AI and cognitive psychology rant (getting more and more OT - tell me if I should shut up)

Stephen Horne steve at
Tue Nov 4 01:56:19 CET 2003

On 3 Nov 2003 21:02:06 GMT, bokr at (Bengt Richter) wrote:

>but that is not what I was trying to get at ;-)

OK - I assume I've missed your point completely. Remarked it as unread
- I'll reread it more carefully as soon as I have time.

>If it is "nothing special," would you give it up?! (forever, I don't mean a nap ;-)

I'm not even sure I have it in the same sense that an NT
(neurotypical) has. One of the explanations for autism relates to
fragmented consciousness, and it is one of the few that has backing
from neurological evidence (mirror neurons and such).

For the record, I nearly did give it up. First seriously considered it
at around ten, never really fully ruled it out until I was in my early
twenties. But despite what some people say, autistics do care about
others and the impact our actions would have on them - even if we
process that caring different (less instinctive empathy, more rational
consideration of fairness and such).

Last time I checked, the suicide rate in people with AS was around 20%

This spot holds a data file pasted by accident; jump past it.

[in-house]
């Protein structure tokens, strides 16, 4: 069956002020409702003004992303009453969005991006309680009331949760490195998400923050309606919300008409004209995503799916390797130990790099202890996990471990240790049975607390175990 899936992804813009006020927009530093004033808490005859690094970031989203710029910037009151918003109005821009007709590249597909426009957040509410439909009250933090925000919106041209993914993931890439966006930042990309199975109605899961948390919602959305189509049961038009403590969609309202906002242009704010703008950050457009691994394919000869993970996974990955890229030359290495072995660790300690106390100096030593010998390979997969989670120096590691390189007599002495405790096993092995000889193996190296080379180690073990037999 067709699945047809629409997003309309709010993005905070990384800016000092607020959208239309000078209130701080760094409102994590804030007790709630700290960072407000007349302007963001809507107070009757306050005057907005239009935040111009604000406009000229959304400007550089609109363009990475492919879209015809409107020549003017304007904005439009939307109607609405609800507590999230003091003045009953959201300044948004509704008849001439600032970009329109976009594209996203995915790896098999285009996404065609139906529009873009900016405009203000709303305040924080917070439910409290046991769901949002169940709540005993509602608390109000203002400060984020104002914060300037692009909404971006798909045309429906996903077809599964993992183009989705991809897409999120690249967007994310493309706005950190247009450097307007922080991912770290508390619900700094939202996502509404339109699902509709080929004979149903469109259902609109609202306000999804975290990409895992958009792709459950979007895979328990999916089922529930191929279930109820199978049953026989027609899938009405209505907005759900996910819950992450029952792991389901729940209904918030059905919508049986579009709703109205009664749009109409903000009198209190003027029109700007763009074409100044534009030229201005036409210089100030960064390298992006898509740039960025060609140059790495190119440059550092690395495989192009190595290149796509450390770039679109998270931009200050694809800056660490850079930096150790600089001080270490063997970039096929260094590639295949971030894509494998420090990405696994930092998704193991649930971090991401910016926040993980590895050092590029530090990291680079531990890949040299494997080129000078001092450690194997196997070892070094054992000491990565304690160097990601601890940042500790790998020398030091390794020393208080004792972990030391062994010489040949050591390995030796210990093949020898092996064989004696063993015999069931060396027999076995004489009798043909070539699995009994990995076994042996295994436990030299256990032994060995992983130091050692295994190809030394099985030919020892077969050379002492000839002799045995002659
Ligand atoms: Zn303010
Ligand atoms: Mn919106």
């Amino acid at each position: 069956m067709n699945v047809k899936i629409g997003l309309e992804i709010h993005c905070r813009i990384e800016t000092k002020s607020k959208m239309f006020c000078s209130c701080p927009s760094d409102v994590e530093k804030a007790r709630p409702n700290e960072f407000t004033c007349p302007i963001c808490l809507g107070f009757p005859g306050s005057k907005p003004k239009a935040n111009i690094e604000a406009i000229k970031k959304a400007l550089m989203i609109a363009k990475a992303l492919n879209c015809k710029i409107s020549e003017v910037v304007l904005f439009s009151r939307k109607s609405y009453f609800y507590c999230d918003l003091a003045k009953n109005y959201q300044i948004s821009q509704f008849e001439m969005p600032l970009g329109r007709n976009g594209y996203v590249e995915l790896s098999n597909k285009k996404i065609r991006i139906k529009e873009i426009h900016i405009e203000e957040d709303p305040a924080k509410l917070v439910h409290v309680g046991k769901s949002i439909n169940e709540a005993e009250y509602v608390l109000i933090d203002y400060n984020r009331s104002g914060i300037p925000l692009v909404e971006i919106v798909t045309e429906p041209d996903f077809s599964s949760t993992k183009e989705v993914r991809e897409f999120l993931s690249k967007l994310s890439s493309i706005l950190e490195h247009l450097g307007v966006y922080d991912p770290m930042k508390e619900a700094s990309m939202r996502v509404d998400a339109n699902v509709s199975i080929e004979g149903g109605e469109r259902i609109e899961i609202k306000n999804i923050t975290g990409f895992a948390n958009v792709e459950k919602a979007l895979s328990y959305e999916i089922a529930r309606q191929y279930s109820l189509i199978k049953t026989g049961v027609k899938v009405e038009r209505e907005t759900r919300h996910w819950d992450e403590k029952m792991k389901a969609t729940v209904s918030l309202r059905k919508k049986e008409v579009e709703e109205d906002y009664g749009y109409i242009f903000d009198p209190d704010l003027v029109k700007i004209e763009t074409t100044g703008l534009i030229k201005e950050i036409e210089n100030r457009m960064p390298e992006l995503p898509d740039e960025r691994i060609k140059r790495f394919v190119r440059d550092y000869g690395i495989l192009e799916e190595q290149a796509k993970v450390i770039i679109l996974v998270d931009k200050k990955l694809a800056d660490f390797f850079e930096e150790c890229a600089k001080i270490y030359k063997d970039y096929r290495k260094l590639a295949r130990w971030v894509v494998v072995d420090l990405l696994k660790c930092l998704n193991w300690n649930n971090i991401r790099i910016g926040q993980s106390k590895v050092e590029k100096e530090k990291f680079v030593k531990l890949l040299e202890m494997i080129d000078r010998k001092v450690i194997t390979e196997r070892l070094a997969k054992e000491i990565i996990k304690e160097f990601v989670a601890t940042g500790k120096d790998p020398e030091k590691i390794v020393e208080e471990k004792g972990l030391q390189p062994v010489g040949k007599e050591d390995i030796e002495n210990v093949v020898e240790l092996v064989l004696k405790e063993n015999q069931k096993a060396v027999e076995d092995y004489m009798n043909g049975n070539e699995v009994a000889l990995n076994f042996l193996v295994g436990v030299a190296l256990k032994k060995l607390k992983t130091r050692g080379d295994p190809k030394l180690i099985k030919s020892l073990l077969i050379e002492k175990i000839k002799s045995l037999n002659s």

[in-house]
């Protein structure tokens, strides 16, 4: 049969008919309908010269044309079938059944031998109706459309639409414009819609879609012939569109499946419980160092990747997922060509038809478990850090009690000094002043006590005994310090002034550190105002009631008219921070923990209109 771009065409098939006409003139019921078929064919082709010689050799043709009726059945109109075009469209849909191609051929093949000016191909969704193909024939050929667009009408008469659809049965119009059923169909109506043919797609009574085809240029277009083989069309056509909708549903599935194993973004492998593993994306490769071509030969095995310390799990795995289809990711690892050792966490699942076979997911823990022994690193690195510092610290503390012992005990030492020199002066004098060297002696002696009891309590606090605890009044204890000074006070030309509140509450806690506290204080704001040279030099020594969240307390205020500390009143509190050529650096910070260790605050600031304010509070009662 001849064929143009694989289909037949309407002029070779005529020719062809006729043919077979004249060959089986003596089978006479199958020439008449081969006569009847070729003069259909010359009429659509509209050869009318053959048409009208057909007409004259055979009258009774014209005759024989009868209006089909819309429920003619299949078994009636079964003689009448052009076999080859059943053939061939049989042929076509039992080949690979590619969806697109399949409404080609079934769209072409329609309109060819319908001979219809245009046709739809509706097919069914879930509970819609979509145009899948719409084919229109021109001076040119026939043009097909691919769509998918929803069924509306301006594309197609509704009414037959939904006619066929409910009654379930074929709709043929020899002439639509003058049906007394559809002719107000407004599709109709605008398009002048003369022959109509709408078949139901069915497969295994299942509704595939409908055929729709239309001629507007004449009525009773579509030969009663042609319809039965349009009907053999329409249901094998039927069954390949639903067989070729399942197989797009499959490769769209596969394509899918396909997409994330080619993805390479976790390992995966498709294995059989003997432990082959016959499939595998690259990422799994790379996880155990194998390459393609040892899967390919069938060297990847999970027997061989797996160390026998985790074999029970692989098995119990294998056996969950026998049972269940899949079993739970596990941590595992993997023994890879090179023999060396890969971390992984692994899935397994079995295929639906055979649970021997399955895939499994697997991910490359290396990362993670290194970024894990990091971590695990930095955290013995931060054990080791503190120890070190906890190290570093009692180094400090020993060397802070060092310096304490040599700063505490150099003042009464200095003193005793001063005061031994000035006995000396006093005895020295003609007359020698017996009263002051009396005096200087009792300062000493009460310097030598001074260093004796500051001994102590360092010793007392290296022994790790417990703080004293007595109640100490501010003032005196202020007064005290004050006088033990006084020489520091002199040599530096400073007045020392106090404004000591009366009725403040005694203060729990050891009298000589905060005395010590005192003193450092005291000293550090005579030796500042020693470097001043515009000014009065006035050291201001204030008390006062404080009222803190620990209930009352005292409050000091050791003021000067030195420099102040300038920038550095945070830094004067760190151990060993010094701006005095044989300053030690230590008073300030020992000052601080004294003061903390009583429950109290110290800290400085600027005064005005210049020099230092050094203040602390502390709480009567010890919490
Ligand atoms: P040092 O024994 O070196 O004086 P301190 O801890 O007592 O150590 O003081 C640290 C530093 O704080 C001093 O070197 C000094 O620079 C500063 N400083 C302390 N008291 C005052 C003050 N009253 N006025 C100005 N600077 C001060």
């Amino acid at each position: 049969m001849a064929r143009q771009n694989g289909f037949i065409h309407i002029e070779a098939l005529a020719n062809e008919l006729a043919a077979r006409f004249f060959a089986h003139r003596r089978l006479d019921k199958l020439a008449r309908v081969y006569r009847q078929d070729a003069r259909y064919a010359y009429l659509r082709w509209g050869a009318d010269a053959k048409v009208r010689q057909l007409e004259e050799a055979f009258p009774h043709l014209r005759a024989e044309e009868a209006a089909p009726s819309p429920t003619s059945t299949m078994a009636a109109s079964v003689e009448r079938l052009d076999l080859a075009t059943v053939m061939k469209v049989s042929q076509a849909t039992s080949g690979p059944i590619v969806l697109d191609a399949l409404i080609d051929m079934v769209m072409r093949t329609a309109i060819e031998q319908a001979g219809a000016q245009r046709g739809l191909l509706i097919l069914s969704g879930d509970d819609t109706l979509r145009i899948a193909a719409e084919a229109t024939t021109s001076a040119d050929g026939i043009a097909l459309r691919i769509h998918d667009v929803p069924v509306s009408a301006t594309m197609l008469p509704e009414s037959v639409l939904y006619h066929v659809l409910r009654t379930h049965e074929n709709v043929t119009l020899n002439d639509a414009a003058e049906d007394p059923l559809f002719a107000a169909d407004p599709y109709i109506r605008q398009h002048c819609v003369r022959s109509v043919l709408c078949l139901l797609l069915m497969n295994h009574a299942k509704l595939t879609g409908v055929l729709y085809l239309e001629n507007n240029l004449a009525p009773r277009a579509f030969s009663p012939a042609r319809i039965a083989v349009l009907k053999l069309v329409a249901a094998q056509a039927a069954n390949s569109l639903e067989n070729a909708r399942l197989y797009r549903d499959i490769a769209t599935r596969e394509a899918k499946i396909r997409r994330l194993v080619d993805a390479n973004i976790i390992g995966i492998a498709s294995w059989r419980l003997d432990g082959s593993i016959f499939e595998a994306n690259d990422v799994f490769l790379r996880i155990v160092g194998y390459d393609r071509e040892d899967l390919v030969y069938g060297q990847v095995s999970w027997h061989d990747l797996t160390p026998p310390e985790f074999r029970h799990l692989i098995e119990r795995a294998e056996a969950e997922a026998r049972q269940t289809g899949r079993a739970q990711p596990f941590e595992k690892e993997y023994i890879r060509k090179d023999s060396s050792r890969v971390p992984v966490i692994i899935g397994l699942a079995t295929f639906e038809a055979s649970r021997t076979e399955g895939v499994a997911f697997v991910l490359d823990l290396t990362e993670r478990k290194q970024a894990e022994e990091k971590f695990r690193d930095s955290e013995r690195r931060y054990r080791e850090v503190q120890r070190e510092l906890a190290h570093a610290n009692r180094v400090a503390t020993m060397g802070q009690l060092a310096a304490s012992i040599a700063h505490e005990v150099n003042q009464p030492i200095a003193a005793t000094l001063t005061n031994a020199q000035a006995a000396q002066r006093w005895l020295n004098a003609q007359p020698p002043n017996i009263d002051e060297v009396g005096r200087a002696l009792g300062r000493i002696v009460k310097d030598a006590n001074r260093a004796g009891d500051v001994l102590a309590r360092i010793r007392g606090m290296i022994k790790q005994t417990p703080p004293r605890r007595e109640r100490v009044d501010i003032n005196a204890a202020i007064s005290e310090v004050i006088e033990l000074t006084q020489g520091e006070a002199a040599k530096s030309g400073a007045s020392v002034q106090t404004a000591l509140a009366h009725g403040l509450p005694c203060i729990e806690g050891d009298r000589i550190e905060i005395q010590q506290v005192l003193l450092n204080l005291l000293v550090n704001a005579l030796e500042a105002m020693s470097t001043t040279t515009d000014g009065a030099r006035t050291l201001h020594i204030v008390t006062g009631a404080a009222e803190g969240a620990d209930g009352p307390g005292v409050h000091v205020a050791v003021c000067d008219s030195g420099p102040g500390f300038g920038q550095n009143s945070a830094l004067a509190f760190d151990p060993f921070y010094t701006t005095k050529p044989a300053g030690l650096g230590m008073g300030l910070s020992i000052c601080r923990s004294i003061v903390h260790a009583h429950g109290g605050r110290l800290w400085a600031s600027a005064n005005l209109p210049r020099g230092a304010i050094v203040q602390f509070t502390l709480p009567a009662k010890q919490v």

- though I assume that was lifetime (it was hard enough to find the
figure at all - the source didn't explain much).

I'm near the end of that book 'consciousness' by Rita Carter, now, and
just read a bit about autism. There was a section where it mentioned
'never experiencing fear' or something similar, and this was in
relation to the high functioning end of the autistic spectrum.

At first I thought she didn't know what she was talking about - after
all, severe psychiatric illness (particularly anxiety disorders) is
extremely common in Asperger syndrome. My personal experience from
support groups and online is that about 80% of people with AS have all
the symptoms of avoidant personality disorder, for instance -
basically extreme social anxiety resulting from a childhood of total
rejection by peers and authorities and of continuous bullying. The
symptoms are much the same as post traumatic stress disorder, which is
unsurprising. The rate in the normal population for AvPD is between
0.5% and 1.0%.

But the thing is, as I've often tried to express to many people,
anxiety is not fear. It is generated by the unconscious limbic system,
the amygdala in particular, in response to conditioned sensory
stimuli. It does not require conscious awareness. Worrying, for
instance, is not normally a cause of anxiety but rather an effect -
the amygdala directs the prefrontal cortex to adopt a state
appropriate to handling emergencies, along with all the other effects
that are triggered.

In my case, I am rarely aware of being anxious and when I am it is
normally the physiology that clues me in. I also really don't worry in
general - that mental energy gets put into what you might call
displacement activities.

So maybe I really am not conscious of fear, and only have an abstract
concept that I label 'fear'?